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17 Apr 2015 00:00
In nobody's pocket: Student leaders are not lapdogs of the ANC. (Fredrik Lerneryd, M&G)
It is disturbing to read an article in the Mail & Guardian titled Student leaders ‘in Blade’s pocket’. The article is moving in the same direction as the articles accusing the leaders of the Cosatu labour federation of being too close to the ANC.
It argues that South African Students Congress (Sasco) leaders are lapdogs of the ANC because they are appointed to serve on state councils and boards.
These shameful accusations show a lack of knowledge of our democratic institutions and Sasco’s strategic perspective on transformation.
The issue of student leaders serving on the National Student Financial Aid Scheme board, for instance, is mandated by law through the NSFAS Act (1999), and many student leaders have served on that board. The strategic participation of Sasco in higher education’s landscape led to the formation of the South African Union of Students in 2006 and the 2009 ministerial review of NSFAS by the minister of higher education.
The ANC’s view on the role of student leaders in the struggle for access to education is well known, dating back as far as the ANC’s 1997 conference, which resolved to “encourage the management of [tertiary education] institutions to enter into discussions with student representatives to find mechanisms for dealing with the payment of fees, to call on all students who can afford to pay fees to do so, and to explore possibilities to eliminate the need for financial exclusions and to urge government to maintain or increase the level of funding to the National Student Financial Aid Scheme”.
The Freedom Charter doesn’t mention free education for university students. It says “education shall be free, compulsory, universal and equal for all children; higher education and technical training shall be opened to all by state allowances and scholarships awarded on the basis of merit”.
It is therefore the work of Sasco and its progressive allies that must be applauded, instead of being used for populist attention-seeking. Before Nzimande was appointed, at the Polokwane conference, the ANC resolved to progressively introduce free education for the poor up to undergraduate level, and to put further education and training colleges at the centre of a popular drive to transfer skills to our people. It was resolved that these institutions would be provided with more resources, and that dedicated bursary schemes to popularise and subsidise attendance at technical and vocational education and training institutions should be scaled up.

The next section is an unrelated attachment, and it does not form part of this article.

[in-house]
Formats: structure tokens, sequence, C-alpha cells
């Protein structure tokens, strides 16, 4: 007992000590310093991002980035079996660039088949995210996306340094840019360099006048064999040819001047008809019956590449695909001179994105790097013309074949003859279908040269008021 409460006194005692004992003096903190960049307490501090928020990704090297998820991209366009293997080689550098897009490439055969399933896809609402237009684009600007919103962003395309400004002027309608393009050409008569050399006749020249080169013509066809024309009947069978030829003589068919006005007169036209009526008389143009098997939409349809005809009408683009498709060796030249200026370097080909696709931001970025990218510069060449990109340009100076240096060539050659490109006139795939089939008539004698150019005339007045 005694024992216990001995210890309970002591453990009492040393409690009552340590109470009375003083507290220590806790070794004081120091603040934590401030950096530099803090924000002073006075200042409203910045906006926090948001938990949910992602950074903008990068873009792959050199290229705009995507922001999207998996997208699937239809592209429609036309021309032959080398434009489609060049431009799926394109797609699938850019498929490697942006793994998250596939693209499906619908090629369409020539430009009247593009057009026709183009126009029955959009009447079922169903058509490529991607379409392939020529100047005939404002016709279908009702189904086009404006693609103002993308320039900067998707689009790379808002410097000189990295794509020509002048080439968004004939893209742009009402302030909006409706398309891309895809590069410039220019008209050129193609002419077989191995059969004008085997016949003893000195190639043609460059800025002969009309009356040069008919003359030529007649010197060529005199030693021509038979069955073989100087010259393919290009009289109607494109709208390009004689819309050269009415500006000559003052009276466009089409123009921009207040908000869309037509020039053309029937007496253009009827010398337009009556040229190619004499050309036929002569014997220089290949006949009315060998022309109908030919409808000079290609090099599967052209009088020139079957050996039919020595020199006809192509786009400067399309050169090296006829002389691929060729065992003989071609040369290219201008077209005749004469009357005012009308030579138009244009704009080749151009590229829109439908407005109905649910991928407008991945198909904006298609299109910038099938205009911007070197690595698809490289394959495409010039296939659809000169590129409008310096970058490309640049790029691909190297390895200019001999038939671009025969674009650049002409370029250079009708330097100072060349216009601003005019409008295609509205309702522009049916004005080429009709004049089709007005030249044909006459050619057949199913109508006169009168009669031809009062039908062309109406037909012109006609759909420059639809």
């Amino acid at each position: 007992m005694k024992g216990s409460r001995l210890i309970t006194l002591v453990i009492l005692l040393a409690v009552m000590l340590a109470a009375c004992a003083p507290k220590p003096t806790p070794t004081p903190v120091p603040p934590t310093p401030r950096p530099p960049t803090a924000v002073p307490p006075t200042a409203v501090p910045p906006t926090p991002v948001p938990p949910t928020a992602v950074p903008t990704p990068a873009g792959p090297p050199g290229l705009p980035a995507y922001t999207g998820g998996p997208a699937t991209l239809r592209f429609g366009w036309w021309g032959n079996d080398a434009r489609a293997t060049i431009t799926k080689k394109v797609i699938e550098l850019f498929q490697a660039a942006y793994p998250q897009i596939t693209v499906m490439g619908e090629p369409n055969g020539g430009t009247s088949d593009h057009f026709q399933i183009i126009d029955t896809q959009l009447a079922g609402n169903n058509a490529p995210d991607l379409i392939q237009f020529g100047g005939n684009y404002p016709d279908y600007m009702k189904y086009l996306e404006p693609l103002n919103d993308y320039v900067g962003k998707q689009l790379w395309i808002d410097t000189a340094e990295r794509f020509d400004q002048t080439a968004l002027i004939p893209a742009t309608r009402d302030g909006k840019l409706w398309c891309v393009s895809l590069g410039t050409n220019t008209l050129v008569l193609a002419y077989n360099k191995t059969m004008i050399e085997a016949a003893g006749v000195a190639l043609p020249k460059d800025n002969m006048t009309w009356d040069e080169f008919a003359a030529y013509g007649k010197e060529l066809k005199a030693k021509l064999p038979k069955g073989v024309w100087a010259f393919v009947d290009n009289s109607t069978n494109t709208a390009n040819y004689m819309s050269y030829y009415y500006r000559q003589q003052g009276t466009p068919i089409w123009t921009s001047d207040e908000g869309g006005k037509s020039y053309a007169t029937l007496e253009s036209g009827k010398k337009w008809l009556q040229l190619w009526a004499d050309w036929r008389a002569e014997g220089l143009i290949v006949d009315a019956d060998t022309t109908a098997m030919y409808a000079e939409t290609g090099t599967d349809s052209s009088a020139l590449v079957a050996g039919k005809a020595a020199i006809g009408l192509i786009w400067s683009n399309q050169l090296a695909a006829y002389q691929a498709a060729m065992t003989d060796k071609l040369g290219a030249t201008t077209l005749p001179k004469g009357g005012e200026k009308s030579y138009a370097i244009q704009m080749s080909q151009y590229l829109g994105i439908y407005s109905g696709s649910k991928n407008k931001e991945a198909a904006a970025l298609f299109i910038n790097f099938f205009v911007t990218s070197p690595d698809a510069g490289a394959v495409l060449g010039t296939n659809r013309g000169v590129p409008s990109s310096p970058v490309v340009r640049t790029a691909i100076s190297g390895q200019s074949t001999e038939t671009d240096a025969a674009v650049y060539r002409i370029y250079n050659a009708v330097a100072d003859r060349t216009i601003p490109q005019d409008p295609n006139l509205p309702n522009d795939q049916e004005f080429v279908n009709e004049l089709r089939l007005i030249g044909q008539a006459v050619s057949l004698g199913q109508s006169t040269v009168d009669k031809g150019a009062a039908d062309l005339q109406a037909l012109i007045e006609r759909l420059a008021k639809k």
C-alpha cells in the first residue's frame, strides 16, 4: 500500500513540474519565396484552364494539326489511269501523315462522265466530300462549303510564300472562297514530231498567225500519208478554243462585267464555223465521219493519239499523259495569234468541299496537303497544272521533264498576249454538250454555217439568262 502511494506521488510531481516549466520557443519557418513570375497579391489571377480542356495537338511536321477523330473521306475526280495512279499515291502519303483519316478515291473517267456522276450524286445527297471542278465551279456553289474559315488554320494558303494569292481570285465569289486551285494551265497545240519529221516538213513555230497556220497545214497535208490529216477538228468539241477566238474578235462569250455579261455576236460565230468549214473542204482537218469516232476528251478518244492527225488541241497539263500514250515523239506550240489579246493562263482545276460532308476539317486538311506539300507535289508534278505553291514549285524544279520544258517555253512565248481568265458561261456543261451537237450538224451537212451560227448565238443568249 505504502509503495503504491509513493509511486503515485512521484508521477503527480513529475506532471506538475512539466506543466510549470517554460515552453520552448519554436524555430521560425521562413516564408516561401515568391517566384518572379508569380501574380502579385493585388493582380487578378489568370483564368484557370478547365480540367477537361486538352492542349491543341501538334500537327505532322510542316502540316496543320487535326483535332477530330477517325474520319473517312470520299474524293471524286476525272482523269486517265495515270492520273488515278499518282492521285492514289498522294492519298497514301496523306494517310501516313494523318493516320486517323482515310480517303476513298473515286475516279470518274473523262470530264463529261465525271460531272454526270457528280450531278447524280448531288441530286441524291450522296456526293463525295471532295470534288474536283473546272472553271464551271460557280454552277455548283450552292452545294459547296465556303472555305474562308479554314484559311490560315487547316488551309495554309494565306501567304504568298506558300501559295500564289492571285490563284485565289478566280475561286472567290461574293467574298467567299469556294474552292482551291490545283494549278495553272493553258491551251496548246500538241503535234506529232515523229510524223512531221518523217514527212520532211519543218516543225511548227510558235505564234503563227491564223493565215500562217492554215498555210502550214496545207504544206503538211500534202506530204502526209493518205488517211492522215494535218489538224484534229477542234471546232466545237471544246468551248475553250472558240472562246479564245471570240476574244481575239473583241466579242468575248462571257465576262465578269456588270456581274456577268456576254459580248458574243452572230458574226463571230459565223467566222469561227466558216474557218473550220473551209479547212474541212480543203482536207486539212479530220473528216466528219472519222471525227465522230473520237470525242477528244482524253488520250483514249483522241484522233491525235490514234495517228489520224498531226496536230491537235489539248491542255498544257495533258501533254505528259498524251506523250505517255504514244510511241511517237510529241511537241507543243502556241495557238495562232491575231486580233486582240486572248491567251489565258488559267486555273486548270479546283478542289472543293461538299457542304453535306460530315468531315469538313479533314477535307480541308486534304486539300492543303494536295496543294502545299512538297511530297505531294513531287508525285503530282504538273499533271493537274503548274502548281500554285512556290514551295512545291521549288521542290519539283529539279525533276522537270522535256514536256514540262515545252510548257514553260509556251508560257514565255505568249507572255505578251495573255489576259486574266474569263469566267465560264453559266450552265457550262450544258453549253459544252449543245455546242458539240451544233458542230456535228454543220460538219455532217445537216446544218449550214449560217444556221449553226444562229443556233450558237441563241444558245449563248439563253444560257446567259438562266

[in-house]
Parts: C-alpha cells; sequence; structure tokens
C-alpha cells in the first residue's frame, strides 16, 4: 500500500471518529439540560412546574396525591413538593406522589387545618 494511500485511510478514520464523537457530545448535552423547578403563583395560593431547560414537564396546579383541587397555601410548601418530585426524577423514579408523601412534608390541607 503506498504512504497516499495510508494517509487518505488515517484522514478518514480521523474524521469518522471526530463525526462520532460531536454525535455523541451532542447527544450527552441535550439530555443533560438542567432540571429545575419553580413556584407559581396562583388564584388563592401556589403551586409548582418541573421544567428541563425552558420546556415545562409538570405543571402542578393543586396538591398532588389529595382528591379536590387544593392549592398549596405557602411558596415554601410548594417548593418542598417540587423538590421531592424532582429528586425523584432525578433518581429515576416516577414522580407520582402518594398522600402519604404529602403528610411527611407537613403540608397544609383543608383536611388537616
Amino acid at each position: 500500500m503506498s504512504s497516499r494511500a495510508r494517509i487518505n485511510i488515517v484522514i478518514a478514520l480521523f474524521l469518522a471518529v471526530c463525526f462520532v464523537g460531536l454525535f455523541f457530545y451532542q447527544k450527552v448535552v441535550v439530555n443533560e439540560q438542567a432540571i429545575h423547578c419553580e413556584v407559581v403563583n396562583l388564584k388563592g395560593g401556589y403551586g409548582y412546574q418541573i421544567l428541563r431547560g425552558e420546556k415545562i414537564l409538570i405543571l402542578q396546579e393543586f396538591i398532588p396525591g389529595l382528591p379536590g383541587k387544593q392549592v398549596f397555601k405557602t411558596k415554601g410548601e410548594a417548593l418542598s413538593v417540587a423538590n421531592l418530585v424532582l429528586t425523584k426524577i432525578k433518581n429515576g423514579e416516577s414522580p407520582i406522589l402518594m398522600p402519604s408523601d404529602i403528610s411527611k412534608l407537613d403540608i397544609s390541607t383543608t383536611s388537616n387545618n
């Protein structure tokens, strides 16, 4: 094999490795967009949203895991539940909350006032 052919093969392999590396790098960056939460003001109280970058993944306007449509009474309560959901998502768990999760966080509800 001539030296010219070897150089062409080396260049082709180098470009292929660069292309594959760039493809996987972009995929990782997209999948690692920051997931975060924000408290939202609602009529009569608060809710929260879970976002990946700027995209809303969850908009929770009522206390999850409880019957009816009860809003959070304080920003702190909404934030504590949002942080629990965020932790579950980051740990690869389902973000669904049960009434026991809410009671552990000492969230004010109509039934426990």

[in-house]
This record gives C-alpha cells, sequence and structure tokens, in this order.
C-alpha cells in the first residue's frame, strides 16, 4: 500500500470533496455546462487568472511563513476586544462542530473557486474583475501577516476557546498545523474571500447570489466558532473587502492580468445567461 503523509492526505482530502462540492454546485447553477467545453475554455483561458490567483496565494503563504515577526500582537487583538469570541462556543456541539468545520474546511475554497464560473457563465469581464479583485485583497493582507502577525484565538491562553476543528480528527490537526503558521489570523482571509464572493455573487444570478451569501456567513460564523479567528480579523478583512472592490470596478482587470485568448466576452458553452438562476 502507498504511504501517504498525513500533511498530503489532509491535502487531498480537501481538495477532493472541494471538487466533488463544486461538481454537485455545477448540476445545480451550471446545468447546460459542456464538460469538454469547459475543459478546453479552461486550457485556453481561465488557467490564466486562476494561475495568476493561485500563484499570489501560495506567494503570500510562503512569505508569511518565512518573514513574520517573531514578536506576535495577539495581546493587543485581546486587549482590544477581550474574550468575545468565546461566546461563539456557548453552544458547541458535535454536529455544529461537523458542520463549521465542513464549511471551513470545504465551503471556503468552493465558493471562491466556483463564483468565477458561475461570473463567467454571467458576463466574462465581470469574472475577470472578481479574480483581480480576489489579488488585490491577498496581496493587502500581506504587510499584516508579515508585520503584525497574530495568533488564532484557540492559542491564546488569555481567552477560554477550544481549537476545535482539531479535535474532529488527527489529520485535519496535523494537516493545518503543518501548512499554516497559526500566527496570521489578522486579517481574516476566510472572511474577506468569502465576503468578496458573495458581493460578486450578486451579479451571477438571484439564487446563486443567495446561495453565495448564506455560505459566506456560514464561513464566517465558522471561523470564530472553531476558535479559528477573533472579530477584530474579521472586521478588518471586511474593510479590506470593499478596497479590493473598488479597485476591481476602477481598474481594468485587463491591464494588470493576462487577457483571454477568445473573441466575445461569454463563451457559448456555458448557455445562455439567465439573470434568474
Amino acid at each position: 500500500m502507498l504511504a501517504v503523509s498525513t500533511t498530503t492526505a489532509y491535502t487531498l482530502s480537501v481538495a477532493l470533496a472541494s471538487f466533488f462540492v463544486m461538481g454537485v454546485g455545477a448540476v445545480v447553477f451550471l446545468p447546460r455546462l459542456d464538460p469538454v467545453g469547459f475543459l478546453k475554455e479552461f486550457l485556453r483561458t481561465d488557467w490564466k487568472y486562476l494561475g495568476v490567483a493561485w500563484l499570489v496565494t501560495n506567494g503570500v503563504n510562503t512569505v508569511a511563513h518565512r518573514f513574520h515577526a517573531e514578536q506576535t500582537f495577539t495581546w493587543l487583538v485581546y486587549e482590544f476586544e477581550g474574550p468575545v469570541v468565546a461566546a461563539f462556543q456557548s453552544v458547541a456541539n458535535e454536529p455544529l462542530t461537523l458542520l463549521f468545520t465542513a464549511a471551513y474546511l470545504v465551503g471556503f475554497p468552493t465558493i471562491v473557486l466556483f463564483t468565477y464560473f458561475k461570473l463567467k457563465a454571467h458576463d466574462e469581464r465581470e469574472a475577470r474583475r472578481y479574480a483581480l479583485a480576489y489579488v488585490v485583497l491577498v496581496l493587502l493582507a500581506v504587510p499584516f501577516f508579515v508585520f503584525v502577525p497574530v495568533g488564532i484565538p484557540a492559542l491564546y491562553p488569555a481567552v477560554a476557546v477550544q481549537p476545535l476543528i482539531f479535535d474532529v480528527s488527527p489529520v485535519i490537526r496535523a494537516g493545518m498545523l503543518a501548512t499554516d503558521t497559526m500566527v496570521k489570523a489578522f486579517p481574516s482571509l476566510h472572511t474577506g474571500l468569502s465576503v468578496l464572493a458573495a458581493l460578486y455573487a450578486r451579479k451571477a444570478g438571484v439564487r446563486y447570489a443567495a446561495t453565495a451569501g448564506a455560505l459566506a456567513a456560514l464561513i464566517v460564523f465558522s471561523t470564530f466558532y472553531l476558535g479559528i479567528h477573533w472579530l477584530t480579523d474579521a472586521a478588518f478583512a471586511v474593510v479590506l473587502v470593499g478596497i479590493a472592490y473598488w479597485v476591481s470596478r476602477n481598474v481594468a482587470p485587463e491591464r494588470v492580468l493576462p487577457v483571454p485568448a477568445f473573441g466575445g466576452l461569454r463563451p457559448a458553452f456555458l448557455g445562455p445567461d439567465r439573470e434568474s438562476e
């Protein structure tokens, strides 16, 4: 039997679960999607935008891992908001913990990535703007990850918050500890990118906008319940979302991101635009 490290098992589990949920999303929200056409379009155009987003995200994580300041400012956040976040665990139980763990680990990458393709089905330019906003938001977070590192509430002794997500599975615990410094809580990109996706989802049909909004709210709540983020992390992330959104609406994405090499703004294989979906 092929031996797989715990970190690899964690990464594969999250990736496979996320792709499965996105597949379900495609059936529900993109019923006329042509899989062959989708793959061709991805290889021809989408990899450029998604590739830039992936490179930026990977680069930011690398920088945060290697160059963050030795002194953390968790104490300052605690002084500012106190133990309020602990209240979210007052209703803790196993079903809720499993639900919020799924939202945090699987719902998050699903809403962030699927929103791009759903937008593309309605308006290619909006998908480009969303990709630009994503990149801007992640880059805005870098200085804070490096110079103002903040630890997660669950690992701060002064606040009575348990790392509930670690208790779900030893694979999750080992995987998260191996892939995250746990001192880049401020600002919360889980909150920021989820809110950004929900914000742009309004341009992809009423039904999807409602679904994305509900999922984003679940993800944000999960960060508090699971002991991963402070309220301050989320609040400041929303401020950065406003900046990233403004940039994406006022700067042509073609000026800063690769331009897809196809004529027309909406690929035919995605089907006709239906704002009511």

The Freedom Charter says: “The aim of education shall be to teach the youth to love their people and their culture, to honour human brotherhood, liberty and peace.”
Hence, the immediate task is to support the call for a forensic audit of student financial aid and to make sure it enables our government to see where its resources are going and to successfully implement the new national financial aid system to enable a fee-free education, as resolved by the ANC at the 2012 Mangaung conference. – Sive Madala Gumenge, NSFAS
The article by Liesl Louw-Vaudran, Nigeria will be Africa’s first global superpower, generally reflects accurately on the analysis published by the African Futures Project – with one vital exception.
Its headline and first paragraph create the impression that Nigeria could become a global superpower. This is incorrect. We calculate Nigeria could, by 2040, have about 3% of global power. We used a new power index including so-called soft-power attributes; other indices come to roughly the same conclusion.
Three percent of global power would not qualify for the standard cut-off point of so-called “middle” powers. By global standards Nigeria will remain a minor player. Here the article misrepresents our finding to confuse population size with power. By 2040 Nigeria will have the fourth largest population globally; a far cry from being the fourth most powerful country.
The paper is called Power and Influence in Africa: Algeria, Egypt, Ethiopia, Nigeria and South Africa; there is a video: issafrica.org/futures/papers/.
Africa will stay marginal unless it can affect meaningful integration, comparable to or deeper than that of the European Union. This century will belong to China, the United States and eventually India, but not (yet) to Africa. – Jakkie Cilliers, executive director, Institute for Security Studies, Pretoria
I would like to register our regret concerning the Zapiro cartoon about Cosatu’s former general secretary, Zwelinzima Vavi, being crucified, and his possible “resurrection and a groundswell of support”.
The cross of Jesus and his resurrection are central to the Christian faith held dear by the majority of South Africans. Demeaning them by comparison to the wranglings in the Cosatu leadership is quite distasteful.
On the other hand, we would like to thank you for a wonderful article on Benedict Daswa in the same edition (A reminder that saints walk among us).
He is the first layperson from Southern Africa to be proclaimed a “blessed”, and we will celebrate him on September 13 at Thohoyandou Stadium, Limpopo. – Father S’milo Mngadi, communications officer, Southern African Catholic Bishops’ Conference, Pretoria
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